in·​ef·​fa·​ble (ˌ)i-ˈne-fə-bəl How to pronounce ineffable (audio)
: incapable of being expressed in words : indescribable
ineffable joy
: unspeakable
ineffable disgust
: not to be uttered : taboo
the ineffable name of Jehovah
ineffability noun
ineffableness noun
ineffably adverb

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Breaking Down the Roots of Ineffable

"Every tone was a testimony against slavery, and a prayer to God for deliverance from chains. The hearing of those wild notes always depressed my spirit, and filled me with ineffable sadness," wrote Frederick Douglass in his autobiography. Reading Douglass's words, it's clear that ineffable means "indescribable" or "unspeakable." And when we break the word down to its Latin roots, we see how those meanings came about. Ineffable comes from ineffābilis, which joins the prefix in-, meaning "not," with the adjective effābilis, meaning "capable of being expressed." Effābilis comes from effārī, "to speak out," which in turn comes from ex- and fārī, meaning “to speak.”

Examples of ineffable in a Sentence

an ineffable beauty descends upon the canyon as the sun begins to set
Recent Examples on the Web Maybe there is something ineffable about organic consciousness that cannot be completely captured in simulation—maybe true awareness requires meat brains in meat bodies. Paul Sutter, Ars Technica, 31 Jan. 2024 The orange snack first entered the current fashion consciousness in the January issue of Vogue, where one Florence Pugh wore a decadent butter yellow Loewe dress while holding a singular Cheeto in her left hand, with the same ineffable cool as Kate Moss used to nonchalantly hold a cigarette. Laia Garcia-Furtado, Vogue, 29 Nov. 2023 Olivia sees the cracks and contradictions in herself and others and makes the ineffable understandable and transformational for her listeners. Evan Minsker, Pitchfork, 3 Dec. 2023 Rebel Moon resembles numerous, familiar sci-fi adventure tales but very few have had comparable energy or imagination, or displayed such an ineffable cinematic knack. Armond White, National Review, 20 Dec. 2023 Silly comedies about adolescent heartbreak were fine, but anything more sober, where the estrangement seemed to suggest something ineffable about the relationship, was out of the question. Hazlitt, 16 Nov. 2023 Solitary and self-sufficient, the Woodcutter is possessed of the ineffable quality — a kind of projectability — that can make puppets profound and delicate vessels for embodying human vulnerability. Laura Collins-Hughes, New York Times, 8 Nov. 2023 The kind of ineffable beauty of something extremely well expressed. David Marchese David Marchese Photograph By Mamadi Doumbouya, New York Times, 10 Nov. 2023 Still, that ineffable fascination with what lay beyond the body, whether it was rooted in spiritualism or magic, continued to press upon him. Seth Combs, San Diego Union-Tribune, 5 Nov. 2023 See More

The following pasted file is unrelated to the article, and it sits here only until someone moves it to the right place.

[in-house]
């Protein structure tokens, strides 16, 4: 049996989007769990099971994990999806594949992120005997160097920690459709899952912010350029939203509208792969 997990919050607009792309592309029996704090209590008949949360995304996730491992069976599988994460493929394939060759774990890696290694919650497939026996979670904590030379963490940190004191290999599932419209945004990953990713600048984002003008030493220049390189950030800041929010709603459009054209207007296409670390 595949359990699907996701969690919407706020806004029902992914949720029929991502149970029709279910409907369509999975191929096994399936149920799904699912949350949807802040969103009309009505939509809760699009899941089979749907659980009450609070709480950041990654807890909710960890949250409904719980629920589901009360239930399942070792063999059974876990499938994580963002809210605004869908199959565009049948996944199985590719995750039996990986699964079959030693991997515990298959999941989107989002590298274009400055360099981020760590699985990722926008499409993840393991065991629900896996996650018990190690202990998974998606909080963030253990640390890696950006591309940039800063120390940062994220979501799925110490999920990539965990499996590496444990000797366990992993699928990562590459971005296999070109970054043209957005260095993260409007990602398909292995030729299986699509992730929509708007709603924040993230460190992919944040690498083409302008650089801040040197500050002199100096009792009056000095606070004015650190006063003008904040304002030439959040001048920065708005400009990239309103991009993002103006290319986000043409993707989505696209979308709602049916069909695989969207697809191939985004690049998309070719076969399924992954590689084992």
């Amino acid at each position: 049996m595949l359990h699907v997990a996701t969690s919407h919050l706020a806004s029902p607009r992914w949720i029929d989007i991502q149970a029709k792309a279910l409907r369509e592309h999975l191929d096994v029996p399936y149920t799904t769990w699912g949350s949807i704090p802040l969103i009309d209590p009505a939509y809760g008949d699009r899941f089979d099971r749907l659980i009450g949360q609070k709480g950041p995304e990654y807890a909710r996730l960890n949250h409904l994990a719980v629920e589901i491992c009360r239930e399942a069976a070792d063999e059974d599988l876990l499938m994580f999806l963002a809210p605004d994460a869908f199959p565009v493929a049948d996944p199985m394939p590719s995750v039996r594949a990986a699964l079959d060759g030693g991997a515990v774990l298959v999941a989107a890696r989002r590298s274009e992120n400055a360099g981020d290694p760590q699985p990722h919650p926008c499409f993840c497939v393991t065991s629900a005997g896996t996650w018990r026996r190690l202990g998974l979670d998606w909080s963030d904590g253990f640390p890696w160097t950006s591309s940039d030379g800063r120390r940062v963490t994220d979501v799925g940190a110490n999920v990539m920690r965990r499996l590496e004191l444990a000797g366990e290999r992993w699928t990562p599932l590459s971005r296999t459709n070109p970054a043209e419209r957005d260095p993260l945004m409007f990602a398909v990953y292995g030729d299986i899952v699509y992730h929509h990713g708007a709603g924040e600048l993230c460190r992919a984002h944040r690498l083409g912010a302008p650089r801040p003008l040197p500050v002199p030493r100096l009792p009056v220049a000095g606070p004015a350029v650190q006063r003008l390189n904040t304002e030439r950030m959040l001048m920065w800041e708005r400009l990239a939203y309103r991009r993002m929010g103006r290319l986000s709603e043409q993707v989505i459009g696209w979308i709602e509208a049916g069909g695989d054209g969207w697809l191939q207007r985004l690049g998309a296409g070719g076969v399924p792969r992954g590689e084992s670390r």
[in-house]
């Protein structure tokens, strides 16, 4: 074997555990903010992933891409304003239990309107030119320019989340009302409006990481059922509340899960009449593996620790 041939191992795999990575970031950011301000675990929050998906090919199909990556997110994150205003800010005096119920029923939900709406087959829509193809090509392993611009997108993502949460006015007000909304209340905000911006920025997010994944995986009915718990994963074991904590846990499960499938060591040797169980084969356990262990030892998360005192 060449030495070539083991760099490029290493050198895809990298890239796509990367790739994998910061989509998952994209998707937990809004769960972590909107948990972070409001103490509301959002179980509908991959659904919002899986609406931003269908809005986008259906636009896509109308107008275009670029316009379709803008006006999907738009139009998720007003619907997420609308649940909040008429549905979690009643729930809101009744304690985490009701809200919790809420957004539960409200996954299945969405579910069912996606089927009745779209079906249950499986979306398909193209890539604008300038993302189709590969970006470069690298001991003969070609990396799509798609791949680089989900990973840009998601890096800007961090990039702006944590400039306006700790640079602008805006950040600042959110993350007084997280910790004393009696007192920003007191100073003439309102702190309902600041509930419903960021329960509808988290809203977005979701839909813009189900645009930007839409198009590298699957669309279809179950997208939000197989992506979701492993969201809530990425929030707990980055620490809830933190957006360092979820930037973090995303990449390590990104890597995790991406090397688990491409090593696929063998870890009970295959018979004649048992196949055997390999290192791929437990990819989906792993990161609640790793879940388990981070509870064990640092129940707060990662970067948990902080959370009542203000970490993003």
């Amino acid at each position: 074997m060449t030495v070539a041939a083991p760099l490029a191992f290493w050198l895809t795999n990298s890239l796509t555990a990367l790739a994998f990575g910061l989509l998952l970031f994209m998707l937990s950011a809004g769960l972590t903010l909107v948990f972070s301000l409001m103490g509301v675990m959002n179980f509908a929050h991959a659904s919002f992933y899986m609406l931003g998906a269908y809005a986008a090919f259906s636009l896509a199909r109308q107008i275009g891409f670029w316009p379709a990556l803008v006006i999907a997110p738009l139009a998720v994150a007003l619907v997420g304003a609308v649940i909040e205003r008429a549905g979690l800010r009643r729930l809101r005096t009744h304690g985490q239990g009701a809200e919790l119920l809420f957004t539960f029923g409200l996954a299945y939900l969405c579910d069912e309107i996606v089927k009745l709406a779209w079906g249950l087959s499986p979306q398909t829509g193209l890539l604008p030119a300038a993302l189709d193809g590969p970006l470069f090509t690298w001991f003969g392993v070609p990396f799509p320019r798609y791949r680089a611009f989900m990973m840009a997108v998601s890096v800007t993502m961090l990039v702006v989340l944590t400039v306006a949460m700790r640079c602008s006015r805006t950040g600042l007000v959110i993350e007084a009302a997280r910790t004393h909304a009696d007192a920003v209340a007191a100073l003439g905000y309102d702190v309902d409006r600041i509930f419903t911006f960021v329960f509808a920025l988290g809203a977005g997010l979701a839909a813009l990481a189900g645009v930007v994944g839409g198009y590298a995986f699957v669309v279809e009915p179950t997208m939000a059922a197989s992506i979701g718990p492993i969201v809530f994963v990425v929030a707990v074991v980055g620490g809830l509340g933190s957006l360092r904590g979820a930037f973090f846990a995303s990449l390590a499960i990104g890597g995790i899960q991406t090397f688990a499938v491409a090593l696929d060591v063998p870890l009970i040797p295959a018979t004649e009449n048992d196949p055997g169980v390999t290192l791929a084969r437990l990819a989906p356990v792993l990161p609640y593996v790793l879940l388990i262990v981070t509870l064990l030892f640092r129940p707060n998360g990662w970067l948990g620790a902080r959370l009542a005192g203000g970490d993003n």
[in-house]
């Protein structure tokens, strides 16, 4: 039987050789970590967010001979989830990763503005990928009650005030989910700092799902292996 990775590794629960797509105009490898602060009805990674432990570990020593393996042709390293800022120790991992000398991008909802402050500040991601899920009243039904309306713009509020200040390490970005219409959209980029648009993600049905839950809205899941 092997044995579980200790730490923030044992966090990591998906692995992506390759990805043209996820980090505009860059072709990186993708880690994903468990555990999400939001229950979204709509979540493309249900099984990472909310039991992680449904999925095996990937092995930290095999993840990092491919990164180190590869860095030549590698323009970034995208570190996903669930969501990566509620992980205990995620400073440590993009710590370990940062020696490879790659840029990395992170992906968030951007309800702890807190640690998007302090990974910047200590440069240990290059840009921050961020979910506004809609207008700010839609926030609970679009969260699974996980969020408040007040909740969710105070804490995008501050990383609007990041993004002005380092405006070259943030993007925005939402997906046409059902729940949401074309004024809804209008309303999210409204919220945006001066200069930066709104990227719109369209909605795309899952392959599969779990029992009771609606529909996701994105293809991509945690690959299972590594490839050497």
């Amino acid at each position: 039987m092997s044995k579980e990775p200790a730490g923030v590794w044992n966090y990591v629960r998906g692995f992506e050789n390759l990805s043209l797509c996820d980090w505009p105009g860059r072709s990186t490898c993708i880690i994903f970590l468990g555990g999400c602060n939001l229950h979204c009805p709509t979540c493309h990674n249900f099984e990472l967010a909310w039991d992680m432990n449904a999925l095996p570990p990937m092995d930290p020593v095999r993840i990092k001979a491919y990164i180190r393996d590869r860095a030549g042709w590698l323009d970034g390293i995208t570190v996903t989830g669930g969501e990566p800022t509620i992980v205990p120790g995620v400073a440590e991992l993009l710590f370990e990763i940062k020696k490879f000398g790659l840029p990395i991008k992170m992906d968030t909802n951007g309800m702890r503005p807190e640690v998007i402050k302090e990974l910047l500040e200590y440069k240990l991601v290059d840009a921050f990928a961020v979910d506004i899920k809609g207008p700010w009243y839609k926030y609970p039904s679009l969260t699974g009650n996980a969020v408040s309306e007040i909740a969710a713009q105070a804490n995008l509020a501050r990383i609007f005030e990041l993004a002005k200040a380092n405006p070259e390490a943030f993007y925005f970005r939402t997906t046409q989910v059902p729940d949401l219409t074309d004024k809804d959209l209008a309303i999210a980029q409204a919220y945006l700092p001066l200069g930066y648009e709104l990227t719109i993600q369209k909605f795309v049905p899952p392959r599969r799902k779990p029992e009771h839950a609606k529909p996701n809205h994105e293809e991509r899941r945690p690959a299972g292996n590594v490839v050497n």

These examples are programmatically compiled from various online sources to illustrate current usage of the word 'ineffable.' Any opinions expressed in the examples do not represent those of Merriam-Webster or its editors. Send us feedback about these examples.

Word History


Middle English, from Latin ineffabilis, from in- + effabilis capable of being expressed, from effari to speak out, from ex- + fari to speak — more at ban entry 1

First Known Use

14th century, in the meaning defined at sense 1a

Time Traveler
The first known use of ineffable was in the 14th century


Dictionary Entries Near ineffable

Cite this Entry

“Ineffable.” Dictionary, Merriam-Webster, Accessed 23 Feb. 2024.

Kids Definition


in·​ef·​fa·​ble (ˈ)in-ˈef-ə-bəl How to pronounce ineffable (audio)
: impossible to express : inexpressible
ineffable joy
ineffability noun
ineffably adverb

More from Merriam-Webster on ineffable

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